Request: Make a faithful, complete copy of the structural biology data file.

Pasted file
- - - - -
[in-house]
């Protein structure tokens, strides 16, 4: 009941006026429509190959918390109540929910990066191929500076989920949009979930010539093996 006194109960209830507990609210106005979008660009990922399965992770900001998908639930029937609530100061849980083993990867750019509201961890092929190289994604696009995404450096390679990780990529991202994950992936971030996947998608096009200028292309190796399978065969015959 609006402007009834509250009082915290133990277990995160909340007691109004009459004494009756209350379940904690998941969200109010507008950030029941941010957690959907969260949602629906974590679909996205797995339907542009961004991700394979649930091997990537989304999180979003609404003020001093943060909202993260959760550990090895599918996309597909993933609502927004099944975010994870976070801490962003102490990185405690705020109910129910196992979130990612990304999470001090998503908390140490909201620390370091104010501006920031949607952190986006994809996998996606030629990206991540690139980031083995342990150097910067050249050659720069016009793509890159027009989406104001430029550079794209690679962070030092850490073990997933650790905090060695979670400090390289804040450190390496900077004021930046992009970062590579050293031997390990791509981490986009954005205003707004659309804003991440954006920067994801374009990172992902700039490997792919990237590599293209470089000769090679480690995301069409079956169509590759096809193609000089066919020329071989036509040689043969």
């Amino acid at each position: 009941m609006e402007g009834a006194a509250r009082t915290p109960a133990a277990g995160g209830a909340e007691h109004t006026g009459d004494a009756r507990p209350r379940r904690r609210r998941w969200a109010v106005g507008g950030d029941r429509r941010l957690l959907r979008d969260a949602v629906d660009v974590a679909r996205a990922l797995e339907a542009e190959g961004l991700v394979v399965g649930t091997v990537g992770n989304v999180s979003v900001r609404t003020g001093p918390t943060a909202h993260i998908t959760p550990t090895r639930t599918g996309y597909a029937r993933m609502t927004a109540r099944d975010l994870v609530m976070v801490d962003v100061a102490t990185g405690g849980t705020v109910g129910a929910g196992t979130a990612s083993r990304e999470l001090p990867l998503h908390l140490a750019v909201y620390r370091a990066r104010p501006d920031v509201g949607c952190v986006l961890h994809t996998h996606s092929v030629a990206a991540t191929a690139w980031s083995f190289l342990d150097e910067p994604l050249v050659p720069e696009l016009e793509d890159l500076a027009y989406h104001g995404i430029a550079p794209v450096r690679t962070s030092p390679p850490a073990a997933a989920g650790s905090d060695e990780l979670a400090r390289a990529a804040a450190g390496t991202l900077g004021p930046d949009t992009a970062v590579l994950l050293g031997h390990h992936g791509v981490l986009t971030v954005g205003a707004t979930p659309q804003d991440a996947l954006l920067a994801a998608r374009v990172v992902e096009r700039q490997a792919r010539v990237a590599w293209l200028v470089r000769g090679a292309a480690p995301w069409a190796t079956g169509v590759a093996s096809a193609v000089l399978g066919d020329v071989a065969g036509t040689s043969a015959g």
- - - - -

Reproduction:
[in-house]
């Protein structure tokens, strides 16, 4: 009941006026429509190959918390109540929910990066191929500076989920949009979930010539093996 006194109960209830507990609210106005979008660009990922399965992770900001998908639930029937609530100061849980083993990867750019509201961890092929190289994604696009995404450096390679990780990529991202994950992936971030996947998608096009200028292309190796399978065969015959 609006402007009834509250009082915290133990277990995160909340007691109004009459004494009756209350379940904690998941969200109010507008950030029941941010957690959907969260949602629906974590679909996205797995339907542009961004991700394979649930091997990537989304999180979003609404003020001093943060909202993260959760550990090895599918996309597909993933609502927004099944975010994870976070801490962003102490990185405690705020109910129910196992979130990612990304999470001090998503908390140490909201620390370091104010501006920031949607952190986006994809996998996606030629990206991540690139980031083995342990150097910067050249050659720069016009793509890159027009989406104001430029550079794209690679962070030092850490073990997933650790905090060695979670400090390289804040450190390496900077004021930046992009970062590579050293031997390990791509981490986009954005205003707004659309804003991440954006920067994801374009990172992902700039490997792919990237590599293209470089000769090679480690995301069409079956169509590759096809193609000089066919020329071989036509040689043969």
């Amino acid at each position: 009941m609006e402007g009834a006194a509250r009082t915290p109960a133990a277990g995160g209830a909340e007691h109004t006026g009459d004494a009756r507990p209350r379940r904690r609210r998941w969200a109010v106005g507008g950030d029941r429509r941010l957690l959907r979008d969260a949602v629906d660009v974590a679909r996205a990922l797995e339907a542009e190959g961004l991700v394979v399965g649930t091997v990537g992770n989304v999180s979003v900001r609404t003020g001093p918390t943060a909202h993260i998908t959760p550990t090895r639930t599918g996309y597909a029937r993933m609502t927004a109540r099944d975010l994870v609530m976070v801490d962003v100061a102490t990185g405690g849980t705020v109910g129910a929910g196992t979130a990612s083993r990304e999470l001090p990867l998503h908390l140490a750019v909201y620390r370091a990066r104010p501006d920031v509201g949607c952190v986006l961890h994809t996998h996606s092929v030629a990206a991540t191929a690139w980031s083995f190289l342990d150097e910067p994604l050249v050659p720069e696009l016009e793509d890159l500076a027009y989406h104001g995404i430029a550079p794209v450096r690679t962070s030092p390679p850490a073990a997933a989920g650790s905090d060695e990780l979670a400090r390289a990529a804040a450190g390496t991202l900077g004021p930046d949009t992009a970062v590579l994950l050293g031997h390990h992936g791509v981490l986009t971030v954005g205003a707004t979930p659309q804003d991440a996947l954006l920067a994801a998608r374009v990172v992902e096009r700039q490997a792919r010539v990237a590599w293209l200028v470089r000769g090679a292309a480690p995301w069409a190796t079956g169509v590759a093996s096809a193609v000089l399978g066919d020329v071989a065969g036509t040689s043969a015959g």